"Well, have a seat. Let me talk with you all about that. And let me say this to you all up front: That we are not going to keep any of you here. We are not going to keep you here to irritate you or to put you under pressure. We are not going to do that. But I want to discuss with you the significance of failing to reach a verdict. When you all were impanelled, I was quite excited about the composition of the jury because you look like an excellent jury. During the course of the trial, you proved to be an excellent jury.... You all have invested a day, a little bit more than a day in this case and have done it well. If we have to re-try this case, I don't know that I could get a jury as fine as this one. And if we don't get a jury as fine as this one, then the product of the deliberations would not be as fair and the product of the deliberations that you all can perform in this case. And the wonderful work that you have done so far would be wasted, I mean utterly wasted. That would be a real shame. That would be kind of a blow to the parties in this case and a blow to our system of trying to resolve conflicts by having a trial of impartial people. Now, I am going to talk to you a little bit about unanimous verdicts. As I have said, your verdict does have to be unanimous and I don't want for anything that I say in this case to detract from the law which is that for you to find the defendant guilty, each and every one of you must be convinced beyond a reasonable doubt and to a moral certainty of his guilt. That is true. And, likewise, to find him not guilty each and every one of you must harbor a reasonable doubt as to his guilt. That is true. But when we speak of proof beyond a reasonable doubt and when we speak of reasonable doubt, we mean not doubt on a personal We mean not your being convinced or your harboring a doubt on ameasured by a personal standard, but rather measured by an objective standard. In other words, when you are trying to determine whether you harbor a doubt or whether you are convinced beyond a reasonable doubt, the question is not really your personal leanings or predilections. Its how would a fair and reasonable person view the evidence.... But remember that none of us are herethat none of you are hearing this case or trying this case really because you want to except insofar as you want to do your duty to your community. You are hearing this case because we have to hear the case and the judgment you make is not going *909 to be a happy thing either way. Either way, one side or another is going to be bitterly disappointed and they will either beOne side or the other will either be bitterly disappointed by your verdict or we will have to retry this case with another jury, possibly not nearly as wise and attentive as this one. And then they will have to be bitterly disappointed at that point. One side is going tothe complaining witness's side or the defendant's sideone or the other will win, one or the other will lose. So it's not as if there is going to be an outcome that's happy for everybody at any point in these proceedings. I am going toI will ask you if you can do it, think about your position and consider reevaluating it against the standard of what would the average, fair, and reasonable person think of the evidence.... Another thing that I would like for all of you to bear in mind is this: changing your position is no personal disgrace. In fact, some of the greatest leaders down through history have followed a procedure of decision-making which almost inherently and invariably required them to change position. Some of our greatest leaders, ones that pop into mind right now are Abraham Lincoln, John Kennedy, Dr. Martin Luther King. Those are three I can think of right now who when they were faced with a difficult decision would get their advisors around them, whether they be cabinet members of other advisers. We get their advisors around and would throw out an idea for discussion. The leader, himself, would throw out the idea for discussion and let his advisors just tear it to pieces.... And then the leader would look among all the different thoughts that had been proposed and would pick out the best and frequently would say, `Well, yeah, the position I originally took did have a lot of flaws. Let's take this other position. It looks like the right one, having considered everything.' And those people became famous for making good decisions, sound decisions. And they got themselves a place in history by virtue of the interesting process by which they would examine an idea, by adopting the wrong one first, tearing it to pieces, and then finding the right one from there. That dynamic process is one that you jurors can use to reach a verdict which will be truly unanimous in the heart of each and every one of you, measured by an objective standard of how the average, reasonable and fair person would view the evidence. Would you all be willing to bear that in mind? I understand Commissioner Mason is under the gun to some extent because he has to go up to Montgomery. I don't want for that pressure to be creating a problem. It might be that we could put you ladies and gentlemen in recess until such time as Commissioner Mason could get back from Montgomery, depending on how long your trip would be, Jim, "JUROR MASON: Judge, I am willing to go back in and see if we can reach an agreement. As far as that goes, I can postpone it. I am not under that much pressure to go. So, I would like to try to resolve this. "THE COURT: We are deeply grateful for your service on the jury and for your service as a commissioner and we want to fit the two together compatibly if we can. If you all find you are making progress and you also find you are under time constraints with regard to your trip, as I say, if need be, we can put the jury into recess for a day or two so that you could run up and do that. Would all of you be willing to take a fresh look at the case and each one of you evaluating your position and see if you can reach a unanimous verdict. Is there anybody that thinks it wouldn't be a good idea to do that?"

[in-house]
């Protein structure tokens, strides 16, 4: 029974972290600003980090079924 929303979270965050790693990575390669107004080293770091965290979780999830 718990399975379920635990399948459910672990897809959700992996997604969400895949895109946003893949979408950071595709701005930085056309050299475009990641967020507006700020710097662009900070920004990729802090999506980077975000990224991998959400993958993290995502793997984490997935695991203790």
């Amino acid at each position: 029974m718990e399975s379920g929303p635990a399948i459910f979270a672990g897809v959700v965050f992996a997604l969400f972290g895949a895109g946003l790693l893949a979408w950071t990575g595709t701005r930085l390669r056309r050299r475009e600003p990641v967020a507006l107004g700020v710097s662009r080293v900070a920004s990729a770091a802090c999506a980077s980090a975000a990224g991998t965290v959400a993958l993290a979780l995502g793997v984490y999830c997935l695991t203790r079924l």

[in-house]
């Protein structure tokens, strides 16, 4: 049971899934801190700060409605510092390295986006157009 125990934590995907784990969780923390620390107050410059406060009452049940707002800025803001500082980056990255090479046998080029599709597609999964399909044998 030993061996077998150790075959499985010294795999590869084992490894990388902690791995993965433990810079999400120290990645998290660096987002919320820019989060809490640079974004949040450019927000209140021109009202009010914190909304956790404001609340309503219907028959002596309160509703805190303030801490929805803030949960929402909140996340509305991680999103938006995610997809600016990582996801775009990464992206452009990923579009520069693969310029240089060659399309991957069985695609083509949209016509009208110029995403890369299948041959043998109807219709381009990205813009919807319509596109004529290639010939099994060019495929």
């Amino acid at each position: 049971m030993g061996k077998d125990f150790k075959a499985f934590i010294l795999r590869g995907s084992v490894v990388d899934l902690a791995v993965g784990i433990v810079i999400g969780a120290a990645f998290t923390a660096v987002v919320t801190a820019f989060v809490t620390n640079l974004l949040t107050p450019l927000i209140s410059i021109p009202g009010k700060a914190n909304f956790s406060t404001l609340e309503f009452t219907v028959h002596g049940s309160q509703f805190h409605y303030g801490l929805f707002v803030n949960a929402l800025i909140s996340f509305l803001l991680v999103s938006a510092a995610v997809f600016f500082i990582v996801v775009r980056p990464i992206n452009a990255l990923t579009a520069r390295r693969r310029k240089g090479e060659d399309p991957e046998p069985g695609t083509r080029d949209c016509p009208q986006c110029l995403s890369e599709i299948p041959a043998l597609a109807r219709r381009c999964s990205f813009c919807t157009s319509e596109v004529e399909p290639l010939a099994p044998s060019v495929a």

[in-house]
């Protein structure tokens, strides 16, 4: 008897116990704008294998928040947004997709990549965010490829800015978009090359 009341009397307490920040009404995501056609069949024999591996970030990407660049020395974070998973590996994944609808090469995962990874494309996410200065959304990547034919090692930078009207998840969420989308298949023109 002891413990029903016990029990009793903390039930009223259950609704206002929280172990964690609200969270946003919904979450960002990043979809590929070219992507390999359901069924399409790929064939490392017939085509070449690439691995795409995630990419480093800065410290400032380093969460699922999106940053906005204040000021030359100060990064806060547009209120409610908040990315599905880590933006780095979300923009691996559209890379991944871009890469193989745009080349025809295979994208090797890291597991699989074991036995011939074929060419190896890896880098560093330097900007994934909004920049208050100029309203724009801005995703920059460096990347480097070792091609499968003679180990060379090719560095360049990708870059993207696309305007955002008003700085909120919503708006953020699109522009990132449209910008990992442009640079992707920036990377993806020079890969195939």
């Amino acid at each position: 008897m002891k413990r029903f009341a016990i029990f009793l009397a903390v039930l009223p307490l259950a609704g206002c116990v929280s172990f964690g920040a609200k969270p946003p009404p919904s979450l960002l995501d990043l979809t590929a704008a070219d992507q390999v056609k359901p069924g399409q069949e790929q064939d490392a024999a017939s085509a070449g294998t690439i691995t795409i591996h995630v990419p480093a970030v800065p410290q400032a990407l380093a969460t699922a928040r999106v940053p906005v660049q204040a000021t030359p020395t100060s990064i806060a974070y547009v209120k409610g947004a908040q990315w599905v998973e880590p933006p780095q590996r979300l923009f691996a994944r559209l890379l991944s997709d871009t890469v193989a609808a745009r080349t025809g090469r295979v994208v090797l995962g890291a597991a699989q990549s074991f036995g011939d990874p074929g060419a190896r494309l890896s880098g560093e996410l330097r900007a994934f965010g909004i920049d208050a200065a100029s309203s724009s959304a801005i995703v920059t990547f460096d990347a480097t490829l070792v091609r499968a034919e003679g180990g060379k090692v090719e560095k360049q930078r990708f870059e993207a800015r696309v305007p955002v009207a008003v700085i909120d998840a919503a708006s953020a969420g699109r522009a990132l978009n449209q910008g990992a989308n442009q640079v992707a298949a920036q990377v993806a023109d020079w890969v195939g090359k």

Thereafter the defense counsel objected and took exception to the trial court's reference to Commissioner Mason and his personal business "with time constraints" in that such might "put undue pressure on the jury to compromise even further possibly to the detriment of the defendant." At 11:05 a.m., approximately five minutes later, the jury returned with a verdict of guilty.